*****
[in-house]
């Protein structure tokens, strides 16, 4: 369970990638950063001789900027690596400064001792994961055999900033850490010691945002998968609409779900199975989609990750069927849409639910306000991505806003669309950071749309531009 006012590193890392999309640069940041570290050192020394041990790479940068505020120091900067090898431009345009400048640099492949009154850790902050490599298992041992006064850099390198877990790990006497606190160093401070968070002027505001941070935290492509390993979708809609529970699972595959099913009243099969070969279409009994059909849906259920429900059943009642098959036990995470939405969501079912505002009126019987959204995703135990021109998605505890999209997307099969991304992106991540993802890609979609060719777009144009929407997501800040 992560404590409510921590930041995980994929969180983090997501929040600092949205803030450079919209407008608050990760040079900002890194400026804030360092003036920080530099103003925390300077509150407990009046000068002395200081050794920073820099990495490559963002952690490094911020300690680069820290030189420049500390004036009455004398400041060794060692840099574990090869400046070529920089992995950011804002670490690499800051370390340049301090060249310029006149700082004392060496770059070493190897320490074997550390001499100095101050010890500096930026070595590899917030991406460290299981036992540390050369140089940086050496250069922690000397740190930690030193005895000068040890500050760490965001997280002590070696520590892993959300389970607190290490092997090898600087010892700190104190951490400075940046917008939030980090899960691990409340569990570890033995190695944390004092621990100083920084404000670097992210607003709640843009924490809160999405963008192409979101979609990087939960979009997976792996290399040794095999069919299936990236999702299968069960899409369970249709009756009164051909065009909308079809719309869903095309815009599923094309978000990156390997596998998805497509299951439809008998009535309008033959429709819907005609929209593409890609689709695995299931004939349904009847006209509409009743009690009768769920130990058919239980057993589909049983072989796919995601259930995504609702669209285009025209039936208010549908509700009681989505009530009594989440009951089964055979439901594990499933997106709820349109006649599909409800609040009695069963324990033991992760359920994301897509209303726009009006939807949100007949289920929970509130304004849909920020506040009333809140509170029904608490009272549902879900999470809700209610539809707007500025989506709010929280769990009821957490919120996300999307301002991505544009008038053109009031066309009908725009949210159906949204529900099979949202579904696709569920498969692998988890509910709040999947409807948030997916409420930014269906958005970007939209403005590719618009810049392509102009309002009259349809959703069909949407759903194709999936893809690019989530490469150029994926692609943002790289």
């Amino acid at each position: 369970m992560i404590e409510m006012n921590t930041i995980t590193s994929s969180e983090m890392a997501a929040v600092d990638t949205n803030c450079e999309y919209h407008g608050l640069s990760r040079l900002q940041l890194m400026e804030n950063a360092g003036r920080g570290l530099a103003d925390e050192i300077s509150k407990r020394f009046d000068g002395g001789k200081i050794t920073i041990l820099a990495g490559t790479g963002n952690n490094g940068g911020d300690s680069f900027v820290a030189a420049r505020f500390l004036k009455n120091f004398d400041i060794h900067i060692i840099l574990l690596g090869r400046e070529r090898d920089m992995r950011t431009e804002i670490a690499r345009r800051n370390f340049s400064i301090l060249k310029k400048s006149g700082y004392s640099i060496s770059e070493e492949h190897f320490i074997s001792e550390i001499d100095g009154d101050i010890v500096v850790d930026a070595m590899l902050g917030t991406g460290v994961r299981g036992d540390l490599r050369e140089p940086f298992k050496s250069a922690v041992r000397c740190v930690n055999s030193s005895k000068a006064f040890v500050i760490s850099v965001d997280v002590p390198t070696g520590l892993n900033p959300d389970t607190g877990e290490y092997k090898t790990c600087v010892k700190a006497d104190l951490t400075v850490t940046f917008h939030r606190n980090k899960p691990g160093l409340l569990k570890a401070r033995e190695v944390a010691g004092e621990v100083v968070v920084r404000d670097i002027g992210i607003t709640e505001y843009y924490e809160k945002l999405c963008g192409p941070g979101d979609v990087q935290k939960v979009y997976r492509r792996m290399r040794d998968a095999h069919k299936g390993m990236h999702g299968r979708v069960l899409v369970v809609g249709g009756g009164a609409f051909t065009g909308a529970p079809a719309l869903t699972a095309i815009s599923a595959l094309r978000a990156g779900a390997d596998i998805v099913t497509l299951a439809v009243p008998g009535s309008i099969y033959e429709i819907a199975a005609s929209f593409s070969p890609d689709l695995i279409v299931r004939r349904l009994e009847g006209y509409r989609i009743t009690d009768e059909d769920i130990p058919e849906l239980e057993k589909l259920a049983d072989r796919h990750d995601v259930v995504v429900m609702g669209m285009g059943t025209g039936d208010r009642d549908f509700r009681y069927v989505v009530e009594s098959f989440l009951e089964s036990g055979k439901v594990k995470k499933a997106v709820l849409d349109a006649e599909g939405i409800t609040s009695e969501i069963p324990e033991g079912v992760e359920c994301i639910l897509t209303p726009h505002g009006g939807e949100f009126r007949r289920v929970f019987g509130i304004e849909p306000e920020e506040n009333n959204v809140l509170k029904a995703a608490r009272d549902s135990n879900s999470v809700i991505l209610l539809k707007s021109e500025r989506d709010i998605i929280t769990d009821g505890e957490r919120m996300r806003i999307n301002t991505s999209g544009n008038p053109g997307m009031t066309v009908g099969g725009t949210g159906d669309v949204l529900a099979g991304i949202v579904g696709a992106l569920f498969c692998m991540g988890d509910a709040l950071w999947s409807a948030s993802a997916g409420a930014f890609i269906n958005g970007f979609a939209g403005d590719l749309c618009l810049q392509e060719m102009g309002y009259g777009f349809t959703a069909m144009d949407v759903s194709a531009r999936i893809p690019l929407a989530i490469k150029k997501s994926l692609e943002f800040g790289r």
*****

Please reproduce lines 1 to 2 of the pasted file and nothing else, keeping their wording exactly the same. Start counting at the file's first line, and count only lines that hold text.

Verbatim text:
[in-house]
């Protein structure tokens, strides 16, 4: 369970990638950063001789900027690596400064001792994961055999900033850490010691945002998968609409779900199975989609990750069927849409639910306000991505806003669309950071749309531009 006012590193890392999309640069940041570290050192020394041990790479940068505020120091900067090898431009345009400048640099492949009154850790902050490599298992041992006064850099390198877990790990006497606190160093401070968070002027505001941070935290492509390993979708809609529970699972595959099913009243099969070969279409009994059909849906259920429900059943009642098959036990995470939405969501079912505002009126019987959204995703135990021109998605505890999209997307099969991304992106991540993802890609979609060719777009144009929407997501800040 992560404590409510921590930041995980994929969180983090997501929040600092949205803030450079919209407008608050990760040079900002890194400026804030360092003036920080530099103003925390300077509150407990009046000068002395200081050794920073820099990495490559963002952690490094911020300690680069820290030189420049500390004036009455004398400041060794060692840099574990090869400046070529920089992995950011804002670490690499800051370390340049301090060249310029006149700082004392060496770059070493190897320490074997550390001499100095101050010890500096930026070595590899917030991406460290299981036992540390050369140089940086050496250069922690000397740190930690030193005895000068040890500050760490965001997280002590070696520590892993959300389970607190290490092997090898600087010892700190104190951490400075940046917008939030980090899960691990409340569990570890033995190695944390004092621990100083920084404000670097992210607003709640843009924490809160999405963008192409979101979609990087939960979009997976792996290399040794095999069919299936990236999702299968069960899409369970249709009756009164051909065009909308079809719309869903095309815009599923094309978000990156390997596998998805497509299951439809008998009535309008033959429709819907005609929209593409890609689709695995299931004939349904009847006209509409009743009690009768769920130990058919239980057993589909049983072989796919995601259930995504609702669209285009025209039936208010549908509700009681989505009530009594989440009951089964055979439901594990499933997106709820349109006649599909409800609040009695069963324990033991992760359920994301897509209303726009009006939807949100007949289920929970509130304004849909920020506040009333809140509170029904608490009272549902879900999470809700209610539809707007500025989506709010929280769990009821957490919120996300999307301002991505544009008038053109009031066309009908725009949210159906949204529900099979949202579904696709569920498969692998988890509910709040999947409807948030997916409420930014269906958005970007939209403005590719618009810049392509102009309002009259349809959703069909949407759903194709999936893809690019989530490469150029994926692609943002790289």